What happened to me a few days ago wouldn’t have occurred if Google Instant Apps was already functional. I decided to update my BBM, the once popular messaging app from Blackberry that lost its shine to apps like WhatsApp.
You might wonder why I wanted to update an app I hardly ever used. I have heard a lot about the BBM Channels that seem to be giving BBM a new lease of life. So I decided to update the app to get the new feature. Updating it was also to get it up to date. After all, I haven’t used it in a while.
However, my smartphone kept telling me I did not have enough space to install the updated app. No problem. I had a bunch of videos and apps I did not need. They were promptly deleted. But my time was wasted looking for apps and files to delete to free up space for the updated BBM.
I couldn’t help but think about why Alphabet Inc was wasting my time rolling out Google Instant Apps.
Is Google Instant Apps worth all hype?
If Google Instant Apps is so much noise without substance, that would be one heck of a noise.
Google Instant Apps was announced last year at Google’s flagship developer’s event known as Google I/O. In the announcement, Google promised users that Instant Apps would define part of the next Android operating system, the Nougat.
Well, the Nougat debuted last year without Instant Apps. It was a let down for so many people. Here is why.
With Google instant apps, Android users would be able to enjoy the full features of an app without actually downloading the app. It is immediately clear that a feature like that would solve a few problems.
For instance, I wouldn’t have had to bother about having enough storage space on my device to install the BBM update or even bother to delete files to free up memory.
Another problem effectively solved by Instant Apps is in the area of purchases. One wouldn’t have to buy an app to test it. According to Google, with Instant Apps, one can try out a paid app for free as developers can give them a piece of the app for free to test on their smartphones. If they like it, they can then buy the whole app.
The second best thing about Instant Apps is that you don’t have to buy the latest Android phone with the Nougat OS to enjoy it. It can work on even older versions of Android since the framework is based on Google Play Services.
related: Google Moonshot Projects
The belated good news
According to details first released here, Google Instant Apps would soon be rolled out to the public for all Android devices. The report also detailed other features to be rolled out.
However, the other features like the ability to choose which Google account to use for a particular app, are restricted to only Nougat phones. These Nougat features are not for millions of Android users who are yet to even upgrade to Android Marshmallow.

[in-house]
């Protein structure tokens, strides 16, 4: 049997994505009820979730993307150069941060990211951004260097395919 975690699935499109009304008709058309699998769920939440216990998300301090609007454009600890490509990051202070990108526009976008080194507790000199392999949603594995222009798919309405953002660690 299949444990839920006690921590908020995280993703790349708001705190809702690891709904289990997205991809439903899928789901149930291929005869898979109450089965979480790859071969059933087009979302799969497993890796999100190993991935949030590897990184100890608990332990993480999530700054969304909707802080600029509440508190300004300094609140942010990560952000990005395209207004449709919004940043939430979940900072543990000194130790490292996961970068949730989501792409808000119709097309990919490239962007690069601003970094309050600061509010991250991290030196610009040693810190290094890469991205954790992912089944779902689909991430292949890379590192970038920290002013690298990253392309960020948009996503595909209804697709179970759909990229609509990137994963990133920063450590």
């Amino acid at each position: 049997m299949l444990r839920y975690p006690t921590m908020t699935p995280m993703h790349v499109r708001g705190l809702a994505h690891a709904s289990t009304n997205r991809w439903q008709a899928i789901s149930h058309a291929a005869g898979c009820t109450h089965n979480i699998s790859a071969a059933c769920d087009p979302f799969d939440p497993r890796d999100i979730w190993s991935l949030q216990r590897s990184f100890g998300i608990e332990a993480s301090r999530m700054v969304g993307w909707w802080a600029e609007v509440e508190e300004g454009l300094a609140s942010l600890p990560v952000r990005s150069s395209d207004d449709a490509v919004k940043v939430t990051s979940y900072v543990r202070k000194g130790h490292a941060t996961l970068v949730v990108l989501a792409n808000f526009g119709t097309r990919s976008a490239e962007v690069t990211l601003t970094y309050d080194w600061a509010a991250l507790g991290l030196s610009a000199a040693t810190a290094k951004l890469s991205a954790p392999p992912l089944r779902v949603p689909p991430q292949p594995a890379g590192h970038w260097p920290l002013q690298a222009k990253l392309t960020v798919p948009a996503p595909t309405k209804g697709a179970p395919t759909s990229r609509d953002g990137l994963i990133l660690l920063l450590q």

No limits to apps on smartphones
The first time Google Instant Apps was announced last year, the immediate thought of most Android users was, ‘Unlimited apps.’
Right now the number of apps you have on your Android smartphone is severely restricted by the size of your RAM and storage space. Too many apps can clog up your system making it slow and prone to freezing during operations.
When in full swing, Google Instant Apps would be hosted in the clouds. Giving you seamless usage without bothering about lagging on your smartphone. The problem I can see now is that without a good Internet connection or network, running Google Instant Apps would be a problem as you need Internet data to run the apps effectively.
And with the cost of data not too friendly to the poor, there would be a large segment of the population who would have to forgo this great feature.
Good thing though, Instant Apps will not eliminate how we download, install and use apps currently. The functionality can be switched off if it is not needed for one reason or the other
Cloud services, home to Instant Apps
The whole idea of Google instant apps is directly linked to cloud services where files are stored and operated from the clouds.
Nothing is physically present in your device.
Google is making a big push towards cloud services. For instance, the popular Google Docs is hosted in the clouds. Chromebook, Google’s laptop, has most of its services linked to Google Drive.
Everything important thing done on the laptop is linked to the clouds. So an Internet connection is necessary to do any work with Chromebook. It is therefore, not surprising that the next phase of the evolution of apps is directly linked to cloud operations.
How did Apple miss this?
Unfortunately, the latest iPhone does not have an equivalent to Instant Apps. And from rumors, even this year’s iPhone is not going to have a similar feature to Instant Apps.
The question now is, after the bland iPhone 7 that offered almost nothing new when compared to iPhone 6, is Apple in danger of falling behind in terms of new innovations for their users?
Because, this is one feature that knowledgeable iPhone users would wish they had on their smartphones. I mean, who wouldn’t want a feature that would leave your phone performing like new for a long time.
Apple should be wary of really falling far behind Android. For now, though, the iOS still trumps Android in giving iOS users a very secure smartphone that is optimized to run efficiently.
WebAssembly and Google instant apps
It won’t be surprising to find out that Google Instant Apps was inspired by WebAssembly. WebAssembly is an Internet software similar to instant apps. You can easily operate programs without having to download them on your devices with WebAssembly.
Only Mozilla had introduced the software in the latest update of their browser, Firefox. I am yet to try it though. So I can’t give full judgment on how effective it is.
But with programs like WebAssembly and Instant Apps, users would be in for the ride of a lifetime as far as operating apps on their devices are concerned